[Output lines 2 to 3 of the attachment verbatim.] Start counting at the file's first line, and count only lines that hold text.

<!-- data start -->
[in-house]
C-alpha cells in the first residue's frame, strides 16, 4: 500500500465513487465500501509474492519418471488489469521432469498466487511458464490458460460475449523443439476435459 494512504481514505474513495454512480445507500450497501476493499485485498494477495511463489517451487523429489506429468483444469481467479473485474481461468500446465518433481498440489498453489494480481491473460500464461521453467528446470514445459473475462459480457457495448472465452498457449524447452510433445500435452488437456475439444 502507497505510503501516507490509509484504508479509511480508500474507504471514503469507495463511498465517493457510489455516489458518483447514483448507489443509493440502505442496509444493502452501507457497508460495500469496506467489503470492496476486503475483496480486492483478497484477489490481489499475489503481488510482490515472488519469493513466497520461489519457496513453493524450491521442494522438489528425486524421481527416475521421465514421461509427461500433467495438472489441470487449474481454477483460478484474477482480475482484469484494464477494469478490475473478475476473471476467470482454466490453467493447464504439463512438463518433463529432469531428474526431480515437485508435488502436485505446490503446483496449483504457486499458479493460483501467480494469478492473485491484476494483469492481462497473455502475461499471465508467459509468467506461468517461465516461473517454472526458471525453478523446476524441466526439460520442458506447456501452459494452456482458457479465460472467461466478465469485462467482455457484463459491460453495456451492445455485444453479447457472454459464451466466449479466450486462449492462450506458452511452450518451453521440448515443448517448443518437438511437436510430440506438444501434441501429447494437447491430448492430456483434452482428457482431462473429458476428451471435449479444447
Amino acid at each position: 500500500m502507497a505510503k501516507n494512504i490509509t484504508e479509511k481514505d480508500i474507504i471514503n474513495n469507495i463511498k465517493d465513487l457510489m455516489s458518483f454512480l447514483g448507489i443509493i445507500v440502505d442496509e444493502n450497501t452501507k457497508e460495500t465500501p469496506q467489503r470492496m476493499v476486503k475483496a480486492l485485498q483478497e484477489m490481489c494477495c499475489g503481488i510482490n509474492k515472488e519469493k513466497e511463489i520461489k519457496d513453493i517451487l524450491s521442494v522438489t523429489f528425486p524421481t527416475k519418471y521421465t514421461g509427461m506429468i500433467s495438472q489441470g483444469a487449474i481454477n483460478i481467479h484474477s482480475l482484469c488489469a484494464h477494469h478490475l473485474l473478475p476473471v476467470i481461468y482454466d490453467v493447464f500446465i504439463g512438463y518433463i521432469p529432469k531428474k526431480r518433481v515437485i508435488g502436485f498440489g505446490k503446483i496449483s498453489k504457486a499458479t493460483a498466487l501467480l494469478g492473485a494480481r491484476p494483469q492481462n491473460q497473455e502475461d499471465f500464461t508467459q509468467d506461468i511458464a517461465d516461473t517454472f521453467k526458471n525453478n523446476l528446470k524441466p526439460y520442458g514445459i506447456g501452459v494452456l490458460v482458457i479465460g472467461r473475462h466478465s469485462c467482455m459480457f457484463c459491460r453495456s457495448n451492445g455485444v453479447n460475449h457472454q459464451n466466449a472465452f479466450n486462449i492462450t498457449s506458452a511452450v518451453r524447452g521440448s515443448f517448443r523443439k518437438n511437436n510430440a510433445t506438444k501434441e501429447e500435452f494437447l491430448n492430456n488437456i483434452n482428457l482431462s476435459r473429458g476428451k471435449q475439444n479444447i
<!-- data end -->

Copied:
C-alpha cells in the first residue's frame, strides 16, 4: 500500500465513487465500501509474492519418471488489469521432469498466487511458464490458460460475449523443439476435459 494512504481514505474513495454512480445507500450497501476493499485485498494477495511463489517451487523429489506429468483444469481467479473485474481461468500446465518433481498440489498453489494480481491473460500464461521453467528446470514445459473475462459480457457495448472465452498457449524447452510433445500435452488437456475439444 502507497505510503501516507490509509484504508479509511480508500474507504471514503469507495463511498465517493457510489455516489458518483447514483448507489443509493440502505442496509444493502452501507457497508460495500469496506467489503470492496476486503475483496480486492483478497484477489490481489499475489503481488510482490515472488519469493513466497520461489519457496513453493524450491521442494522438489528425486524421481527416475521421465514421461509427461500433467495438472489441470487449474481454477483460478484474477482480475482484469484494464477494469478490475473478475476473471476467470482454466490453467493447464504439463512438463518433463529432469531428474526431480515437485508435488502436485505446490503446483496449483504457486499458479493460483501467480494469478492473485491484476494483469492481462497473455502475461499471465508467459509468467506461468517461465516461473517454472526458471525453478523446476524441466526439460520442458506447456501452459494452456482458457479465460472467461466478465469485462467482455457484463459491460453495456451492445455485444453479447457472454459464451466466449479466450486462449492462450506458452511452450518451453521440448515443448517448443518437438511437436510430440506438444501434441501429447494437447491430448492430456483434452482428457482431462473429458476428451471435449479444447
Amino acid at each position: 500500500m502507497a505510503k501516507n494512504i490509509t484504508e479509511k481514505d480508500i474507504i471514503n474513495n469507495i463511498k465517493d465513487l457510489m455516489s458518483f454512480l447514483g448507489i443509493i445507500v440502505d442496509e444493502n450497501t452501507k457497508e460495500t465500501p469496506q467489503r470492496m476493499v476486503k475483496a480486492l485485498q483478497e484477489m490481489c494477495c499475489g503481488i510482490n509474492k515472488e519469493k513466497e511463489i520461489k519457496d513453493i517451487l524450491s521442494v522438489t523429489f528425486p524421481t527416475k519418471y521421465t514421461g509427461m506429468i500433467s495438472q489441470g483444469a487449474i481454477n483460478i481467479h484474477s482480475l482484469c488489469a484494464h477494469h478490475l473485474l473478475p476473471v476467470i481461468y482454466d490453467v493447464f500446465i504439463g512438463y518433463i521432469p529432469k531428474k526431480r518433481v515437485i508435488g502436485f498440489g505446490k503446483i496449483s498453489k504457486a499458479t493460483a498466487l501467480l494469478g492473485a494480481r491484476p494483469q492481462n491473460q497473455e502475461d499471465f500464461t508467459q509468467d506461468i511458464a517461465d516461473t517454472f521453467k526458471n525453478n523446476l528446470k524441466p526439460y520442458g514445459i506447456g501452459v494452456l490458460v482458457i479465460g472467461r473475462h466478465s469485462c467482455m459480457f457484463c459491460r453495456s457495448n451492445g455485444v453479447n460475449h457472454q459464451n466466449a472465452f479466450n486462449i492462450t498457449s506458452a511452450v518451453r524447452g521440448s515443448f517448443r523443439k518437438n511437436n510430440a510433445t506438444k501434441e501429447e500435452f494437447l491430448n492430456n488437456i483434452n482428457l482431462s476435459r473429458g476428451k471435449q475439444n479444447i